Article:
By Chuck Wilson
By Alan Scherstuhl
By Alan Scherstuhl
By Amy Nicholson
By Carolina Del Busto
By Stephanie Zacharek
By Michael Atkinson
By Calum Marsh
The Beach was directed, written, and produced respectively by Danny Boyle, John Hodge, and Andrew Macdonald, the team that gave us the overrated Shallow Grave and Trainspotting. Caught between a star and an anxious studio, they opted for making as bland a film as possible. Still, the bummer tone of the novel comes through right up until the last shot, which undermines any meaning the film might have had. The Beach is not a total waste of time thanks to Tilda Swinton's performance as the mad, power-driven den mother to an international colony of twentysomething travelers. Swinton looks like a scary but gorgeous praying mantis. When she seduces DiCaprio, she really seems to eat him alive.
A husband and wife, refugees from the former Yugoslavia, visit a London obstetrician. The husband wants the wife to abort the baby she's carrying because it was conceived during a rape by a band of enemy soldiers. The doctor avoids taking action; when the baby is born, the adoring couple names her Chaos. A teenage junkie, on his way to a soccer match abroad, nods off in an airport baggage bin and winds up in Bosnia, where he uses his heroin stash to anesthetize a man who's about to have his leg amputated. The junkie is feted as a war hero and becomes the caretaker of a blind child. The rebellious daughter of a Conservative member of Parliament falls in love with a refugee from the former Yugoslavia and brings him home to dinner. He presents his hostess with flowers and says, "I want to thank you for your hostility."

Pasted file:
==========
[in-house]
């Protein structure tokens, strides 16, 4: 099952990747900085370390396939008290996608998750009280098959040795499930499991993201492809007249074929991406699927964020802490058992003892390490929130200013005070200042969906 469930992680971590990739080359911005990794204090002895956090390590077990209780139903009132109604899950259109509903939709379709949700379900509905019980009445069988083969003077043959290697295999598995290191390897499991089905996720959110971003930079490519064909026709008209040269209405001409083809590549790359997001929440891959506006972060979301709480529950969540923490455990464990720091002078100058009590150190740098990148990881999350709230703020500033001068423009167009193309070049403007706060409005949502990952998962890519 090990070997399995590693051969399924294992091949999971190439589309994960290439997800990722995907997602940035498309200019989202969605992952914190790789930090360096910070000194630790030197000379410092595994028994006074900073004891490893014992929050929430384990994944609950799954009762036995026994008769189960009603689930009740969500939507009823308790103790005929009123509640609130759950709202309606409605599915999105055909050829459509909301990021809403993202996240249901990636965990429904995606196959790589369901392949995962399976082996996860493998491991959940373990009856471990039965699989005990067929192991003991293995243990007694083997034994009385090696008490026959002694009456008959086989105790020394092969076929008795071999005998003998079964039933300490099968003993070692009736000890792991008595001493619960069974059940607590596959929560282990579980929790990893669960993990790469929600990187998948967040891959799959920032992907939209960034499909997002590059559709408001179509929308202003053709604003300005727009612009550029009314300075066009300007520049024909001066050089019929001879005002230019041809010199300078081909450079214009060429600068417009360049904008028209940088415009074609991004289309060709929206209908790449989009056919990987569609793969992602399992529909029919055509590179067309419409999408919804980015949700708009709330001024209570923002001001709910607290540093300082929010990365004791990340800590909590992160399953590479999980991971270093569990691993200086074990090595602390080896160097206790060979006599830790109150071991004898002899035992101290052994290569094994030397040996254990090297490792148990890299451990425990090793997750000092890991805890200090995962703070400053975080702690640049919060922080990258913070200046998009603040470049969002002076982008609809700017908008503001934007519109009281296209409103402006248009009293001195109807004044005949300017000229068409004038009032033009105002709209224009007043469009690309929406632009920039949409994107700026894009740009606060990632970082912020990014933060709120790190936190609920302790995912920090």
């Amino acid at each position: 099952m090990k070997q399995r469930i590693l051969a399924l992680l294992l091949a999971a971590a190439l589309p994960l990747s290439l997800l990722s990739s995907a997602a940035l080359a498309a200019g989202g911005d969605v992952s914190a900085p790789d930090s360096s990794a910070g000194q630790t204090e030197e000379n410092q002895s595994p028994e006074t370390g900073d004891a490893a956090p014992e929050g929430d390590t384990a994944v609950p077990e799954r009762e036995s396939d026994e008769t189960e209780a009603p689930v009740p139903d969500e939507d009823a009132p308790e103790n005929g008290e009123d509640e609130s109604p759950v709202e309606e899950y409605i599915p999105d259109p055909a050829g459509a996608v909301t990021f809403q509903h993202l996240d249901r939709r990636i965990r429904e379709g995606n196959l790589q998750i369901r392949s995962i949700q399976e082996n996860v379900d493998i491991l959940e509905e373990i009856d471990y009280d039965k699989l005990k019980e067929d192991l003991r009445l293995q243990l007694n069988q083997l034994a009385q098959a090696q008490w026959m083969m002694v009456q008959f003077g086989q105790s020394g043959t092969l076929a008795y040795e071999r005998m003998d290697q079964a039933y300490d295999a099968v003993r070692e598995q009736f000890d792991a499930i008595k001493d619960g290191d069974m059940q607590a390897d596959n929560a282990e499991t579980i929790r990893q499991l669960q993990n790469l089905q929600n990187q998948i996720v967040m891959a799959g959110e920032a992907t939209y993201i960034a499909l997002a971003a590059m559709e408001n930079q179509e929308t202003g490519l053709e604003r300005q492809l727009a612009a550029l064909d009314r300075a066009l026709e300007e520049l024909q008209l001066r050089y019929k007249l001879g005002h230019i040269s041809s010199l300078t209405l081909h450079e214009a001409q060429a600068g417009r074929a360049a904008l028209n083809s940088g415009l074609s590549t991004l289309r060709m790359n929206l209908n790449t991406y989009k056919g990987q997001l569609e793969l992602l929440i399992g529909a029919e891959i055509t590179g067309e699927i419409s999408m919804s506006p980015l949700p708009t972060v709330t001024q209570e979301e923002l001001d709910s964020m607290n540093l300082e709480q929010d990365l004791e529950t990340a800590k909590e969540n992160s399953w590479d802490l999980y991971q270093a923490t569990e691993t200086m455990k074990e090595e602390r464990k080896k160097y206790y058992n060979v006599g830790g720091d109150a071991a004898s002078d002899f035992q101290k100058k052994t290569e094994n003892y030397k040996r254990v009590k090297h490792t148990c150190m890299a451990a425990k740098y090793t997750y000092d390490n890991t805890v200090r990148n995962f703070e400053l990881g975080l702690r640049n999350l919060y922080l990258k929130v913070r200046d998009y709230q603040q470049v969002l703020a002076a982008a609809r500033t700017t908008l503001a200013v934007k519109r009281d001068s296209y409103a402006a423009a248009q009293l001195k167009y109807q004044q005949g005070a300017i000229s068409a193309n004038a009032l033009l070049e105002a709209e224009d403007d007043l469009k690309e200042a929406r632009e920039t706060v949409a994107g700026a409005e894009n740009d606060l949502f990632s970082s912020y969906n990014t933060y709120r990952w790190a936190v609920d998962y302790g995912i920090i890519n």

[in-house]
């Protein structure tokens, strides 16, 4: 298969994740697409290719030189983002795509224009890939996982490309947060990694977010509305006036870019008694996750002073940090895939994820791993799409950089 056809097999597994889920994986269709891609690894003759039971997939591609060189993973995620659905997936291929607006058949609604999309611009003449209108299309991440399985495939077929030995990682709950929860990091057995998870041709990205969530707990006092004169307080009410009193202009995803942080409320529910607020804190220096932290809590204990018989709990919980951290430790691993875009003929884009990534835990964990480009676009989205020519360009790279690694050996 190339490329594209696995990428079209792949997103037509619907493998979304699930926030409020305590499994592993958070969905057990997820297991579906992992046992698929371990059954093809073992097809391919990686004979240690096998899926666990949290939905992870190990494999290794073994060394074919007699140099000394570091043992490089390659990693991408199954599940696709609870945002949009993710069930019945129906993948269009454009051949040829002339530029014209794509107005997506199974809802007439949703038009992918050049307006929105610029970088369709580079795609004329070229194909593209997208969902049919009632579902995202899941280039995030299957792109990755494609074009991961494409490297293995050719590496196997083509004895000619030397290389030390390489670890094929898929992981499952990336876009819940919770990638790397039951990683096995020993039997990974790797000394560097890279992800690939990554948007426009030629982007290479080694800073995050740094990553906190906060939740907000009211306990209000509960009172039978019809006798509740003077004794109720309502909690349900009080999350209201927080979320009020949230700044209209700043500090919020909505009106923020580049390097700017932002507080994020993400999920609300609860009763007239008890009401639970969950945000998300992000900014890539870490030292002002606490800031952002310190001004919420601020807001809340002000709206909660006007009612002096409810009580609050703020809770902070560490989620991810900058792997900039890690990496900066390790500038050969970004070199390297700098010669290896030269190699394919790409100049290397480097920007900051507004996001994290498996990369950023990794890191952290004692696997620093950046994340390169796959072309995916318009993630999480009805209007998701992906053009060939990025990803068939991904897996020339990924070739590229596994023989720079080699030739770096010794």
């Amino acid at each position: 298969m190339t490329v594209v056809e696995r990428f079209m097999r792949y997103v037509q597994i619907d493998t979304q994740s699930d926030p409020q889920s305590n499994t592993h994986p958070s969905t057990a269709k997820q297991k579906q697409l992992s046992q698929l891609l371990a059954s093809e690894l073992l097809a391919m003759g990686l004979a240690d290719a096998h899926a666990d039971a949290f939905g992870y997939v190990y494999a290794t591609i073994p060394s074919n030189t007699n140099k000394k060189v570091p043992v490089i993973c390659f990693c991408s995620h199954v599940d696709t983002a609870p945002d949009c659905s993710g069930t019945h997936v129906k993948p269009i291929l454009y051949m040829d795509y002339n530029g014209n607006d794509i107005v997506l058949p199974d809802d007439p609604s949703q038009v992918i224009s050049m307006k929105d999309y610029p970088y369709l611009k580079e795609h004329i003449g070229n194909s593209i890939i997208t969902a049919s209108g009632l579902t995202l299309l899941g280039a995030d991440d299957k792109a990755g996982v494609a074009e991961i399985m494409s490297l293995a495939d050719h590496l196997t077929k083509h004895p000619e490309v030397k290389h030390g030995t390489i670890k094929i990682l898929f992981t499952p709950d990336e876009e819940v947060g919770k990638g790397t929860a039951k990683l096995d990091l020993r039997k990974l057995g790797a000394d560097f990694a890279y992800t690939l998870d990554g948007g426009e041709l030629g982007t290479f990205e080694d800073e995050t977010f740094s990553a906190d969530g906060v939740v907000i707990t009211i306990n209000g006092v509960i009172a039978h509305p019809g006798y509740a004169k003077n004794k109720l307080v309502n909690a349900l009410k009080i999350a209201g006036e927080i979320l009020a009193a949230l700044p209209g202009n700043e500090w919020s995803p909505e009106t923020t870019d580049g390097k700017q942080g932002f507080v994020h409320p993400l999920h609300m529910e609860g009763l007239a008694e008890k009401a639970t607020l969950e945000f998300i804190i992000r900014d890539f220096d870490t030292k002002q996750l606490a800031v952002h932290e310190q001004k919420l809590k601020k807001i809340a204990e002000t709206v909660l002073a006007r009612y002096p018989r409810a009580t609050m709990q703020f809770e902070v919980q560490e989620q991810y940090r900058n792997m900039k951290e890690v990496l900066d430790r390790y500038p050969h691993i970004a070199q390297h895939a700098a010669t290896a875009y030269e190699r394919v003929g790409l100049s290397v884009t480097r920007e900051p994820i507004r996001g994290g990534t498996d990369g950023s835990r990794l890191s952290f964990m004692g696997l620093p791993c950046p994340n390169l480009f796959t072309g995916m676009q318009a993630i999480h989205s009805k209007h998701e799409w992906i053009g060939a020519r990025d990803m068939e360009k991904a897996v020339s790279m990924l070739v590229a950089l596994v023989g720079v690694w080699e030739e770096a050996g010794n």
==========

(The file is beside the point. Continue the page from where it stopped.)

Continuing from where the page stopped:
Directed by Danny Boyle
Written by John Hodge from the book by Alex Garland
A Twentieth Century Fox release
Written and directed by Jasmin Dizdar
A Trimark release
Opens February 18
Jasmin Dizdar's generous, low-budget British feature was one of the best films at last year's Cannes Film Festival. Nine months later, it seems like a more witty, wise, and succinct Magnolia. Dizdar employs the same woven-tapestry approach as Paul Thomas Anderson, but to diametrically opposite ends. For Dizdar, it's political and cultural conflict, rather than narcissism, that shapes the human comedy.
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